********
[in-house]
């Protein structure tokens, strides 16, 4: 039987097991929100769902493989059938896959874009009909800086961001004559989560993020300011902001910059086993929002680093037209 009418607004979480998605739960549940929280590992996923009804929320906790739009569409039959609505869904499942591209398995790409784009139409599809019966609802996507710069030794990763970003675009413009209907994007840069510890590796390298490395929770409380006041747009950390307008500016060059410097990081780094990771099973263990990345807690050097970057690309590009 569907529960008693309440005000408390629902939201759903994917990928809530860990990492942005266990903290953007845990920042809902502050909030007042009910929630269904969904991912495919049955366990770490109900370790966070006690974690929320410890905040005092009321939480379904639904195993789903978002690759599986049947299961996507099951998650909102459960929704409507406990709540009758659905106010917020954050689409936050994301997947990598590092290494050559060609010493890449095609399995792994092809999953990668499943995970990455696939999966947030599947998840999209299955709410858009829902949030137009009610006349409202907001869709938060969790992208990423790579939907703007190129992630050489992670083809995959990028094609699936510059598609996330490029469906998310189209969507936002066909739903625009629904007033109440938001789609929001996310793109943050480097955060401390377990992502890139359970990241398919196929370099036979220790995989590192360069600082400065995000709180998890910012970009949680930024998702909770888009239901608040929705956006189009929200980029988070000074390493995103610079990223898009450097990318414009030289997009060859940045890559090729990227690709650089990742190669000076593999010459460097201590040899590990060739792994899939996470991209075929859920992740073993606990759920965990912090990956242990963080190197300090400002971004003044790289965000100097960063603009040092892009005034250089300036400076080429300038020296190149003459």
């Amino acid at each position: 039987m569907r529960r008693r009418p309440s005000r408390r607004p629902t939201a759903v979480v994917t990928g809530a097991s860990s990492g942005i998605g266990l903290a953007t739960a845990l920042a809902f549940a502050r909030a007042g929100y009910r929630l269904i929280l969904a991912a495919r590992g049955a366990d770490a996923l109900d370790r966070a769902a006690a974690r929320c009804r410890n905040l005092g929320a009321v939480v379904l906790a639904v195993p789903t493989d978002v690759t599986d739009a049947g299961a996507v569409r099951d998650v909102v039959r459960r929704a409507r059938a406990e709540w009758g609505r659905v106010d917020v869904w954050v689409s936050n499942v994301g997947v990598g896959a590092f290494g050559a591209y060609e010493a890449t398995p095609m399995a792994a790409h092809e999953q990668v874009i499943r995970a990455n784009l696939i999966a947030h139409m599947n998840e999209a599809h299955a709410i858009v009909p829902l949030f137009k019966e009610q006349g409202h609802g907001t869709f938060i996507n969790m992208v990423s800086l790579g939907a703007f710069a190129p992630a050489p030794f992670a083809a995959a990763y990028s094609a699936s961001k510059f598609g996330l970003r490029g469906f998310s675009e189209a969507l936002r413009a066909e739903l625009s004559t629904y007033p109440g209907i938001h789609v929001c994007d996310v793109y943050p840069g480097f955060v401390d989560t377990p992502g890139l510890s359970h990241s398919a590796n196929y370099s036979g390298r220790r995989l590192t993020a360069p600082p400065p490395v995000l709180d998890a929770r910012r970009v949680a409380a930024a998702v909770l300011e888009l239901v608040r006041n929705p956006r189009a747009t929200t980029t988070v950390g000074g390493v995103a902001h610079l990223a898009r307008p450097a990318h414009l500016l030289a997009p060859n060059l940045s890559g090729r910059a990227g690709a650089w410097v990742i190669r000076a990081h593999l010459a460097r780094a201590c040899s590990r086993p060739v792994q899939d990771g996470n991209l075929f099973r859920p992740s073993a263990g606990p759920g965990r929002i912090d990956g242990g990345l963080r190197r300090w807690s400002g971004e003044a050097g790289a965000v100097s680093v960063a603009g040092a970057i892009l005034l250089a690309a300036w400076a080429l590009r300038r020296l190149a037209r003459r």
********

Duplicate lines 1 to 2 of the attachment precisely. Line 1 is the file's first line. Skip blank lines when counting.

[in-house]
């Protein structure tokens, strides 16, 4: 039987097991929100769902493989059938896959874009009909800086961001004559989560993020300011902001910059086993929002680093037209 009418607004979480998605739960549940929280590992996923009804929320906790739009569409039959609505869904499942591209398995790409784009139409599809019966609802996507710069030794990763970003675009413009209907994007840069510890590796390298490395929770409380006041747009950390307008500016060059410097990081780094990771099973263990990345807690050097970057690309590009 569907529960008693309440005000408390629902939201759903994917990928809530860990990492942005266990903290953007845990920042809902502050909030007042009910929630269904969904991912495919049955366990770490109900370790966070006690974690929320410890905040005092009321939480379904639904195993789903978002690759599986049947299961996507099951998650909102459960929704409507406990709540009758659905106010917020954050689409936050994301997947990598590092290494050559060609010493890449095609399995792994092809999953990668499943995970990455696939999966947030599947998840999209299955709410858009829902949030137009009610006349409202907001869709938060969790992208990423790579939907703007190129992630050489992670083809995959990028094609699936510059598609996330490029469906998310189209969507936002066909739903625009629904007033109440938001789609929001996310793109943050480097955060401390377990992502890139359970990241398919196929370099036979220790995989590192360069600082400065995000709180998890910012970009949680930024998702909770888009239901608040929705956006189009929200980029988070000074390493995103610079990223898009450097990318414009030289997009060859940045890559090729990227690709650089990742190669000076593999010459460097201590040899590990060739792994899939996470991209075929859920992740073993606990759920965990912090990956242990963080190197300090400002971004003044790289965000100097960063603009040092892009005034250089300036400076080429300038020296190149003459």